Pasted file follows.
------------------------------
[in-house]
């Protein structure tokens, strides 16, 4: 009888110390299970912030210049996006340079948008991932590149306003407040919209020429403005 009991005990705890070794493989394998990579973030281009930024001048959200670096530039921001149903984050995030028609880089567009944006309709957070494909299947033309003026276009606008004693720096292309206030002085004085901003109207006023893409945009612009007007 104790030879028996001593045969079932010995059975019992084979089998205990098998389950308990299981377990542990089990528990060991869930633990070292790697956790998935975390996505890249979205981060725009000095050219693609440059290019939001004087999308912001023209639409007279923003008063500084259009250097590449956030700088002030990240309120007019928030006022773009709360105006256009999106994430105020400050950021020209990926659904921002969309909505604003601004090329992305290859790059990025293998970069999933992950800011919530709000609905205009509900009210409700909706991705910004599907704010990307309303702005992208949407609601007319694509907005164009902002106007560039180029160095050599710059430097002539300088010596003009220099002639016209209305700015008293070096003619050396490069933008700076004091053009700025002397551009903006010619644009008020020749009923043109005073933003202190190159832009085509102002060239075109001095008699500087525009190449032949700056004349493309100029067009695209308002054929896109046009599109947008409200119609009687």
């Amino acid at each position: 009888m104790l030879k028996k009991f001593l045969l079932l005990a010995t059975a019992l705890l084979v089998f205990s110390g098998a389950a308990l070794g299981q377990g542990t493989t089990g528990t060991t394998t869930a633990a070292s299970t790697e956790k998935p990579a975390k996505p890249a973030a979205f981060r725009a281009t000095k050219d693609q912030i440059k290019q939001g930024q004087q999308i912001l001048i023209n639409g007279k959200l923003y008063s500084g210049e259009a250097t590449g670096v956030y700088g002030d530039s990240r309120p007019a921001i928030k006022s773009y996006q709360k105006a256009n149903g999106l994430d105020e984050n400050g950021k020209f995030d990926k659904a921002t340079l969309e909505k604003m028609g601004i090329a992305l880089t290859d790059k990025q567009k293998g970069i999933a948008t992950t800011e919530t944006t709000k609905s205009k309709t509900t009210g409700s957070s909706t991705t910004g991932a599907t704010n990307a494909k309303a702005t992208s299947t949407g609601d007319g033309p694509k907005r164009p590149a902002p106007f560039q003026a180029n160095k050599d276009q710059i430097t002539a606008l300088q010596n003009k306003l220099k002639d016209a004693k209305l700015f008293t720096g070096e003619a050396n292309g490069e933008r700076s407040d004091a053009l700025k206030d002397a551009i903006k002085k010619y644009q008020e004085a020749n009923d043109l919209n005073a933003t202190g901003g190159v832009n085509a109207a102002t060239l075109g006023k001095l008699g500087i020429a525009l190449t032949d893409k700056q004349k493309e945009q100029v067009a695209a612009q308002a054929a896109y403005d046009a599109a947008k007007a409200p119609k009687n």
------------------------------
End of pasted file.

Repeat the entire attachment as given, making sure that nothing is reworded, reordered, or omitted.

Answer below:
[in-house]
């Protein structure tokens, strides 16, 4: 009888110390299970912030210049996006340079948008991932590149306003407040919209020429403005 009991005990705890070794493989394998990579973030281009930024001048959200670096530039921001149903984050995030028609880089567009944006309709957070494909299947033309003026276009606008004693720096292309206030002085004085901003109207006023893409945009612009007007 104790030879028996001593045969079932010995059975019992084979089998205990098998389950308990299981377990542990089990528990060991869930633990070292790697956790998935975390996505890249979205981060725009000095050219693609440059290019939001004087999308912001023209639409007279923003008063500084259009250097590449956030700088002030990240309120007019928030006022773009709360105006256009999106994430105020400050950021020209990926659904921002969309909505604003601004090329992305290859790059990025293998970069999933992950800011919530709000609905205009509900009210409700909706991705910004599907704010990307309303702005992208949407609601007319694509907005164009902002106007560039180029160095050599710059430097002539300088010596003009220099002639016209209305700015008293070096003619050396490069933008700076004091053009700025002397551009903006010619644009008020020749009923043109005073933003202190190159832009085509102002060239075109001095008699500087525009190449032949700056004349493309100029067009695209308002054929896109046009599109947008409200119609009687």
């Amino acid at each position: 009888m104790l030879k028996k009991f001593l045969l079932l005990a010995t059975a019992l705890l084979v089998f205990s110390g098998a389950a308990l070794g299981q377990g542990t493989t089990g528990t060991t394998t869930a633990a070292s299970t790697e956790k998935p990579a975390k996505p890249a973030a979205f981060r725009a281009t000095k050219d693609q912030i440059k290019q939001g930024q004087q999308i912001l001048i023209n639409g007279k959200l923003y008063s500084g210049e259009a250097t590449g670096v956030y700088g002030d530039s990240r309120p007019a921001i928030k006022s773009y996006q709360k105006a256009n149903g999106l994430d105020e984050n400050g950021k020209f995030d990926k659904a921002t340079l969309e909505k604003m028609g601004i090329a992305l880089t290859d790059k990025q567009k293998g970069i999933a948008t992950t800011e919530t944006t709000k609905s205009k309709t509900t009210g409700s957070s909706t991705t910004g991932a599907t704010n990307a494909k309303a702005t992208s299947t949407g609601d007319g033309p694509k907005r164009p590149a902002p106007f560039q003026a180029n160095k050599d276009q710059i430097t002539a606008l300088q010596n003009k306003l220099k002639d016209a004693k209305l700015f008293t720096g070096e003619a050396n292309g490069e933008r700076s407040d004091a053009l700025k206030d002397a551009i903006k002085k010619y644009q008020e004085a020749n009923d043109l919209n005073a933003t202190g901003g190159v832009n085509a109207a102002t060239l075109g006023k001095l008699g500087i020429a525009l190449t032949d893409k700056q004349k493309e945009q100029v067009a695209a612009q308002a054929a896109y403005d046009a599109a947008k007007a409200p119609k009687n």